Tony: I think that’s important not only to have a surround yourself with those types of people in your business but also for the customers as well. People coming in here may not be feeling good. I mean more than likely the first first time a customer comes in here they’ve got an issue and they need some help and then hopefully over time they’ve started managing that through the services here and they are feeling better as they come in. But that first impression that person is coming in with pain maybe can’t stand up straight and having somebody here with a smile having somebody it doesn’t matter. You know what kind of day they’re having they’re all. They always have that smile. They always have a good attitude and a good personality. Or at least project that even when they’re when they’re feeling bad or down it makes a difference in the end the customer service as well.

Rusty: Absolutely. Something we talk about quite a bit is just making that choice a conscious choice to bring our best.And it’s always a choice every day.

Tony: Well tell us a little bit about Cornerstone Family Chiropractic. It’s chiropractic care but it’s kind of it’s kind of different than traditional type of chiropractic care. If people who are listening you know they go I call and I call them the bone crackers. This is a little bit different of a service here. Tell us a little bit about what kind of services you provide.

Rusty: Sure. So we’re different in a lot of ways. We’re different in that we use the most advanced technology and technique available to us today. And as new technology comes out we use it so we strive to stay that way. You know just on the cutting edge of technology available because we know technology does make things more efficient more reproducible and ultimately more effective. And so we are different in several aspects. One is that as opposed to focusing more on symptoms we focus more on function and by that doesn’t mean we aren’t concerned about how someone’s feeling symptomatically we want them to feel better but we know that we need to help their body function better in order to get to feeling better. And so we use some very advanced technology. It’s called a static electromyography and that is reading neurological activity in a muscle. So it’s not measuring pain or symptoms it is measuring function. Good analogy there is you get to the dentist 30 40 years ago. They had to look in your mouth to see if they could see any cavities. And eventually x-rays came along if you x rays and now you know they can use the laser and detect the density of certain areas and if it falls within a certain density range it may be a tiny tiny microscopic cavity doesn’t even need any attention at this point but if it gets bad enough they’ll fill it in all fields of science research advances in technology advances. And with that technique advances as well and that’s where this technology allows us to measure how someone is functioning so that they don’t have to wait until they have symptoms that are glaring symptoms to start making progress.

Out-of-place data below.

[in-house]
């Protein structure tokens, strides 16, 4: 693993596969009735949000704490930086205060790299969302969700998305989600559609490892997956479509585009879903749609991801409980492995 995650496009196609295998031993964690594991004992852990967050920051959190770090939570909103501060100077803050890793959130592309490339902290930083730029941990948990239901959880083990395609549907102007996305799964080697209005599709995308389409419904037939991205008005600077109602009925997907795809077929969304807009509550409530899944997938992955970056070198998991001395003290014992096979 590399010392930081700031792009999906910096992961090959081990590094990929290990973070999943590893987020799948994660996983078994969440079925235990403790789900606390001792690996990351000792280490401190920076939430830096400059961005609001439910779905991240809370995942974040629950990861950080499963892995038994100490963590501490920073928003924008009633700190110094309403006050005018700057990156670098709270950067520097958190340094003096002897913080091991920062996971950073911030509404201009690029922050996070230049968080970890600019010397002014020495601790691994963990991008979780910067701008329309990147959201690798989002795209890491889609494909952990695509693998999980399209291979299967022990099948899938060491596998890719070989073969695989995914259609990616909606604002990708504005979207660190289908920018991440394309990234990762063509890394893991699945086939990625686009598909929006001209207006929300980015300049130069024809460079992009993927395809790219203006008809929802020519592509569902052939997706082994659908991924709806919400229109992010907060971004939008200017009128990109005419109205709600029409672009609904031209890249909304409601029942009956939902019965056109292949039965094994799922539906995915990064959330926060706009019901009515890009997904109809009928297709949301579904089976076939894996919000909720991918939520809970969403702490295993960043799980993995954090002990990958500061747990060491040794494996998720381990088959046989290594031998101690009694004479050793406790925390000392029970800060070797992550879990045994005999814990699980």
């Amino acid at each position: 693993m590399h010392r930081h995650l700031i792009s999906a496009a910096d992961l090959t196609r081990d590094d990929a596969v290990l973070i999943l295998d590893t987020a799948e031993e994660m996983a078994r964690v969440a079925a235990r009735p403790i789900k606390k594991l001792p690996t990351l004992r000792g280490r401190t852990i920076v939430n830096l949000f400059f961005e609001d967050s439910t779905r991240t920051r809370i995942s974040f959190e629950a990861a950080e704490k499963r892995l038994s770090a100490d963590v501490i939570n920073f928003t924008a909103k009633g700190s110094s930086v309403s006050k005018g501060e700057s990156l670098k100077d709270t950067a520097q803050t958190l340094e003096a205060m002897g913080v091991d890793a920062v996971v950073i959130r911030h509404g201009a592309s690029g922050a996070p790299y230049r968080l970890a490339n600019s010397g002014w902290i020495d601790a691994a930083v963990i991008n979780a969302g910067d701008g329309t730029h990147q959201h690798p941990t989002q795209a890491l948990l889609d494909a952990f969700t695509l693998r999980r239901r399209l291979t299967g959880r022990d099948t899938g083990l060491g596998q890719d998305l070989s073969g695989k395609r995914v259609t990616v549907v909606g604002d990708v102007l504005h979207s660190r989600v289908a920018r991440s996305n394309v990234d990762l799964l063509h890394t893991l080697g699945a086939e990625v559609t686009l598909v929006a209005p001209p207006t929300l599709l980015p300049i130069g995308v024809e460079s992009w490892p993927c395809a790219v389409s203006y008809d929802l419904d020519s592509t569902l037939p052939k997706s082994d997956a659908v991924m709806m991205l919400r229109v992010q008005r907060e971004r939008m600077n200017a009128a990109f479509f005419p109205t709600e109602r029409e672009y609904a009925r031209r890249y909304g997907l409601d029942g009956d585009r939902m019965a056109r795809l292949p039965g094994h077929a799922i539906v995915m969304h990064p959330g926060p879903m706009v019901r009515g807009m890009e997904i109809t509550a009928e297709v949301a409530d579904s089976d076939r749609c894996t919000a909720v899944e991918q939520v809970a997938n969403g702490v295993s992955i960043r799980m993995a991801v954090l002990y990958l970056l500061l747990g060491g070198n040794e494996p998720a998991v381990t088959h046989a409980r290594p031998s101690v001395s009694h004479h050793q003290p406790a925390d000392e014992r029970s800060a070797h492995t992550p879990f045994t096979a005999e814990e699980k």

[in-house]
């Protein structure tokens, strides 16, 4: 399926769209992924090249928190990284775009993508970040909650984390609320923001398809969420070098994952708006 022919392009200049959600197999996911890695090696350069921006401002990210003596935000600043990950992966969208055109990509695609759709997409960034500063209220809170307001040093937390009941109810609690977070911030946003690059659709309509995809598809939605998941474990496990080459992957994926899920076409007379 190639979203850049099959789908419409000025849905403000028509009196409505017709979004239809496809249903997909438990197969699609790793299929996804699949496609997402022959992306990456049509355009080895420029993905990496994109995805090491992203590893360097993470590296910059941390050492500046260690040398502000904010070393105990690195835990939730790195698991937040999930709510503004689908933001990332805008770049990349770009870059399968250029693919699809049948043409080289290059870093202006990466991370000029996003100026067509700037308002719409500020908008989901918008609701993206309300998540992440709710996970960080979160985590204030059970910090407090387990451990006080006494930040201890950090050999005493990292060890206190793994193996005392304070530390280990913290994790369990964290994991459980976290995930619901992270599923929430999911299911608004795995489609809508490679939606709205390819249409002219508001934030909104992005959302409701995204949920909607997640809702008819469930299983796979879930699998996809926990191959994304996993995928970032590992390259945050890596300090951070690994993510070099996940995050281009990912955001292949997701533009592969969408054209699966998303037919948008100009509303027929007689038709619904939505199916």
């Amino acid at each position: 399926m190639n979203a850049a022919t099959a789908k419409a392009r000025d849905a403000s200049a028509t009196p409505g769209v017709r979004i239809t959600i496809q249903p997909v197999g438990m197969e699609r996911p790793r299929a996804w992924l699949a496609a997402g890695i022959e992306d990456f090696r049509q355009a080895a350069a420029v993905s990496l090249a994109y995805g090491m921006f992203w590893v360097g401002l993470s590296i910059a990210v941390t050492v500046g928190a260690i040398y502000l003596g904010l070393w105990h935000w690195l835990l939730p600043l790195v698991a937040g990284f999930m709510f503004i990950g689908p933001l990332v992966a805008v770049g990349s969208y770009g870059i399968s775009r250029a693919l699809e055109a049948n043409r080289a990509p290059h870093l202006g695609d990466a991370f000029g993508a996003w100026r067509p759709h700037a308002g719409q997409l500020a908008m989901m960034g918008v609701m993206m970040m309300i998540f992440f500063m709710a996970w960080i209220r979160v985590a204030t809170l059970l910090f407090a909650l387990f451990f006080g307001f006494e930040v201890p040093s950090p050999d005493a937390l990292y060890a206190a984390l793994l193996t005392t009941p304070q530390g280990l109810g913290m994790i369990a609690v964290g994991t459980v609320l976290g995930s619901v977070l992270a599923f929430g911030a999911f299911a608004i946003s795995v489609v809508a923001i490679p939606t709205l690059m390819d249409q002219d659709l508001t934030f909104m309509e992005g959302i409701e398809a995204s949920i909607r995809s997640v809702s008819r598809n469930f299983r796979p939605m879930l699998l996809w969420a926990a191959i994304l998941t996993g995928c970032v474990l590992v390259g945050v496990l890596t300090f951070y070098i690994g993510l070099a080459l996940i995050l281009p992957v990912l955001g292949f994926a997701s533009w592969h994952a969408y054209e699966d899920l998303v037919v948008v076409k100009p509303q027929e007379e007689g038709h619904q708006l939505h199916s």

Rusty: And then another major difference you mentioned the more older method of adjusting and a lot of people they think of chiropractic may think of that you know twisting and turning approach. Here we use an adjusting instrument. So it’s very gentle yet very effective.

Rusty: The way that adjusting instrument works is as you know but it’s it’s force forces mass times acceleration. Newton got that right. It always will be. I’m pretty sure he nailed that one so that older are probably used more mass with less acceleration human hand can only move so fast to generate that corrective force an instrument just kind of flips that equation uses more acceleration with less mass generating that corrective force and because of that acceleration component we do all of our adjustments with someone in a relaxed neutral position. So there’s never any twisting involved of their spine. Yeah.